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Austin couple pour passion into 'Welles' project

Vince and Holly Gent Palmo wrote and co-produced the film 'Me & Orson Welles.'

Charles Ealy

Austin director Richard Linklater's new movie, "Me & Orson Welles," deals with a genius whose light burns bright early. But as most people know, this particular light dimmed dramatically with age.

It's been quite the opposite for the people behind the screenplay, Austinites Vince and Holly Gent Palmo, who started near the bottom in the film industry and made several attempts at writing screenplays before finally seeing one turned into a major motion picture. The bittersweet "Me & Orson Welles," which stars Christian McKay as the famed director and teen heartthrob Zac Efron as a young man being mentored by him, opened to favorable reviews Friday.

The project was one of several the Palmos had pitched to Linklater over the years, including original screenplays.

"We've had a few that Rick had read and liked to varying degrees," Vince Palmo said.

But they got his attention with the story about the mercurial Welles, who was a mere 22 when he staged "Julius Caesar" in 1937 in New York as a contemporary commentary on fascism. The Palmos adapted the screenplay from the 2003 book of the same title by New Jersey high school English teacher Robert Kaplow.

"We gave the book to Rick, and he read it, and the idea sort of dawned that it could be a good movie," said Holly Gent Palmo.

Vince Palmo said he and Holly wanted to do the screenplay in part because of their attraction to Welles and his brilliant early career in theater, which is not as well-known as his later incarnation as a great director and, eventually, the not-so-well-regarded role as verbose late-night TV talk-show guest and advertising pitchman for Paul Masson wine.

The Palmos' contribution to the film "goes far beyond being the screenwriters," Linklater said. "They were co-producers of the movie and were on it the whole way. We started all of this research on Welles, and it became sort of our joint thesis project."

Both of the Palmos took a circuitous path to get to this point.

Holly Gent studied at the University of Texas and then worked in advertising sales at the American-Statesman in the 1980s.

After learning that Austin's Bill Wittliff was adapting the Larry McMurtry novel "Lonesome Dove" for what would become a hit 1989 TV miniseries, she wrote Wittliff asking if there was any way she could work on the project.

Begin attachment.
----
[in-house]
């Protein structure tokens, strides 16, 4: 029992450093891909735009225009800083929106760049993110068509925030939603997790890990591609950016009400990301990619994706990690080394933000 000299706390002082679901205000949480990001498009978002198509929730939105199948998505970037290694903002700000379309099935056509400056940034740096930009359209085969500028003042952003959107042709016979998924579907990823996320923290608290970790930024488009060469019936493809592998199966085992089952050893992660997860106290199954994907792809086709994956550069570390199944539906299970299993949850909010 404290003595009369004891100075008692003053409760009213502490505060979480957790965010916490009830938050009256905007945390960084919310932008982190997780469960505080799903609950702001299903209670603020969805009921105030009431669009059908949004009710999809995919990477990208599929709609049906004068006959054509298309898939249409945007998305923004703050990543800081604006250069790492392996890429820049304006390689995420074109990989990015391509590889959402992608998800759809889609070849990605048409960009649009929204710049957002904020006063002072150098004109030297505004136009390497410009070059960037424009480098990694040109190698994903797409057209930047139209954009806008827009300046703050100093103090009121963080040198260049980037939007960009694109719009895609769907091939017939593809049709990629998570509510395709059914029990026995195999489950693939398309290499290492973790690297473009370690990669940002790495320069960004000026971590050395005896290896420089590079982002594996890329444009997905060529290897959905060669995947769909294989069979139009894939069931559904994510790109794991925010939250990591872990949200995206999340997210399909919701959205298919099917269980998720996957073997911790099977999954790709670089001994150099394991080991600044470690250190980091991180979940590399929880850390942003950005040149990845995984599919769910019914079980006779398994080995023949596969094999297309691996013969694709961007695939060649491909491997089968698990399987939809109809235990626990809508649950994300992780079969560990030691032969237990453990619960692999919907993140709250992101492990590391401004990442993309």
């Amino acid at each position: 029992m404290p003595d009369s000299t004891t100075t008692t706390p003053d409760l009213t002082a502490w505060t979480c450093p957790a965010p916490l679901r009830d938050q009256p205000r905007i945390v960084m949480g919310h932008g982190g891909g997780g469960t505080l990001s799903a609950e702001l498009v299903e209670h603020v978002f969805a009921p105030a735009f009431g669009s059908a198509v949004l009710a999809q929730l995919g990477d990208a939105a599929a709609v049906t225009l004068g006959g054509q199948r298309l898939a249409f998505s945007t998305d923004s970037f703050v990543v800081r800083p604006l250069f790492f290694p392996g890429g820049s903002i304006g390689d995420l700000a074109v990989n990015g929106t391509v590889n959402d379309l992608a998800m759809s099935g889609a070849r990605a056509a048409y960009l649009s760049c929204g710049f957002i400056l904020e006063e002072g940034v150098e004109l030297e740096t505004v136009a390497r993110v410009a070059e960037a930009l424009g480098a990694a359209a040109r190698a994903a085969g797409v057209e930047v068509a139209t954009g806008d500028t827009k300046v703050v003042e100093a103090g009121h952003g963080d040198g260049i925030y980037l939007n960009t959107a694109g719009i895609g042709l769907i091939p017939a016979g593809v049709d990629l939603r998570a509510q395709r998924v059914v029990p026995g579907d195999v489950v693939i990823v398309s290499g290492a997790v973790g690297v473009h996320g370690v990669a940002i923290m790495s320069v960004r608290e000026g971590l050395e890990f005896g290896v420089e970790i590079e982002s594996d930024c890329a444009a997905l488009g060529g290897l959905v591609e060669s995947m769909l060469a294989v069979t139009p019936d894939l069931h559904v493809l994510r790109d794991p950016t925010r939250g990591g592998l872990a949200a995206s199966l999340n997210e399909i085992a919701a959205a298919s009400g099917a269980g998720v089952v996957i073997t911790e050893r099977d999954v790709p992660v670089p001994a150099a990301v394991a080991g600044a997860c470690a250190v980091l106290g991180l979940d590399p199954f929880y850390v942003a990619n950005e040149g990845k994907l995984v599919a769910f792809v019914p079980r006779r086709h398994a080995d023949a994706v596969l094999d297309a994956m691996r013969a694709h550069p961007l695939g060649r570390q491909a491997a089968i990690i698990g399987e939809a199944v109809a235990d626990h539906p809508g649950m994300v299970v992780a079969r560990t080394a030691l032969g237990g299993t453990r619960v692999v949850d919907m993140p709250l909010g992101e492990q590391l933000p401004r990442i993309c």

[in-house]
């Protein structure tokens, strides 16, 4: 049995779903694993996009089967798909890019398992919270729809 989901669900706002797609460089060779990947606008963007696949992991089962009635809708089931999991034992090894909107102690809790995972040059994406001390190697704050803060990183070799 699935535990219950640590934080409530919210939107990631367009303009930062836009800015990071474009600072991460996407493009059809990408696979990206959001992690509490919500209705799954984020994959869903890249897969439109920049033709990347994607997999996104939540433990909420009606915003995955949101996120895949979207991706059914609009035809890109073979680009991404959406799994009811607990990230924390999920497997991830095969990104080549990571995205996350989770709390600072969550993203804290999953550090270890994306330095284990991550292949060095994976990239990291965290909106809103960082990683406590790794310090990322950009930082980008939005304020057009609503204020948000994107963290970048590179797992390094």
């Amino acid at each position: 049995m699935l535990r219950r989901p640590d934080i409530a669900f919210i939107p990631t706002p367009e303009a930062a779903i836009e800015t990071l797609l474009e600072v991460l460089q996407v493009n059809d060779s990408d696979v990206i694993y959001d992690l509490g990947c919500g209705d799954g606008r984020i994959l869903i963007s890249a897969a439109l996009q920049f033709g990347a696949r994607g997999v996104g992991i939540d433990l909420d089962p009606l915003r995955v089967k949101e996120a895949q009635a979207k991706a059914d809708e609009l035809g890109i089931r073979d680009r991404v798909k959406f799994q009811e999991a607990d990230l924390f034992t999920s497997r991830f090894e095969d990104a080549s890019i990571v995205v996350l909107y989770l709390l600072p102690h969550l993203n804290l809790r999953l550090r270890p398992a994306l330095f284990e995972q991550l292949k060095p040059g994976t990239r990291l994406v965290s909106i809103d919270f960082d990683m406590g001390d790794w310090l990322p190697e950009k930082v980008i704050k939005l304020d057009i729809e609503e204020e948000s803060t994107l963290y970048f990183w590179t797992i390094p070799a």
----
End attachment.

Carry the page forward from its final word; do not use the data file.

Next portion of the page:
To her surprise, Wittliff said yes. She quit her job and ended up as an art department coordinator for the series, "which means you order everything, answer phones, deal with props."

Vince, meanwhile, studied journalism at California State University in Northridge in the 1980s. After he graduated and then was laid off from an office job, a family connection helped him find work as a stand-in for Charlie Sheen in the 1987 crime drama "No Man's Land."

Vince came to Austin in 1992 to work as an assistant director on Linklater's "Dazed and Confused" after another crew member backed out at the last minute.

"I got here about a week before it started shooting," Vince said. "It was kind of a fluke."

That fluke introduced him to his future wife, who had signed on as the film's production coordinator. The two went on to work together on the Coen brothers' "The Hudsucker Proxy" and then married in 1993.

Since then, Vince has worked on numerous television and movie productions, including the "Spy Kids" franchise from Austin director Robert Rodriguez and Linklater's "Bad News Bears," "Fast Food Nation" and "A Scanner Darkly."

In between helping raise three children who are now 9, 10 and 13 years old, Holly has also kept working in the movies in various roles.

"Once we were married, we realized that both of us liked to write," Vince said. "And in between movies, we've been doing these adaptations if it is a book that interests us."

"There's so much down time in the movies," Holly said. "You work 14-hour days, and then you're done and have all this time on your hands between projects. So this is how we spend our spare time."

In the summer of 2005, the Palmos were looking for a new writing project when they saw a copy of "Me & Orson Welles" at BookPeople.

"It was about a period in Welles' life that I knew nothing about," Holly said. "I had never read much about the Mercury Theater years.

"And I really loved the story. It's a nice coming-of-age tale."

Linklater loved it, too. So the Palmos began researching the period, using lots of historical materials collected by the author, Kaplow. And Linklater bought the rights from Kaplow.

"He had old 'Life' magazines about the period," Holly said of the author, "as well as the original playbill of the Welles production of 'Julius Caesar.' "

The biggest challenge was finding an actor who could pull off the larger-than-life Welles role. Kaplow told Linklater about McKay, who was doing a play in New York based on Welles' life. After Linklater saw McKay onstage, a screen test for him was arranged in Austin.

"We thought, 'Oh, my gosh, he really is Orson,' " Holly said.

By early 2008, the Palmos, Linklater and the rest of the cast and crew were on the Isle of Man, shooting the movie, with the British island's Gaiety Theatre substituting for the long-lost theater in which Welles staged his original production.

And nearly two years later, the Palmos are ready for the rest of the world to see the movie they helped bring to life.

"It's about a sliver of time," Holly said. "And that was what interested us, just trying to get into Welles' head. How fresh his life would have been. \u2026 He clearly had a vision and must have been exciting to be around. We're just very lucky that this movie happened."

cealy@statesman.com; 445-3931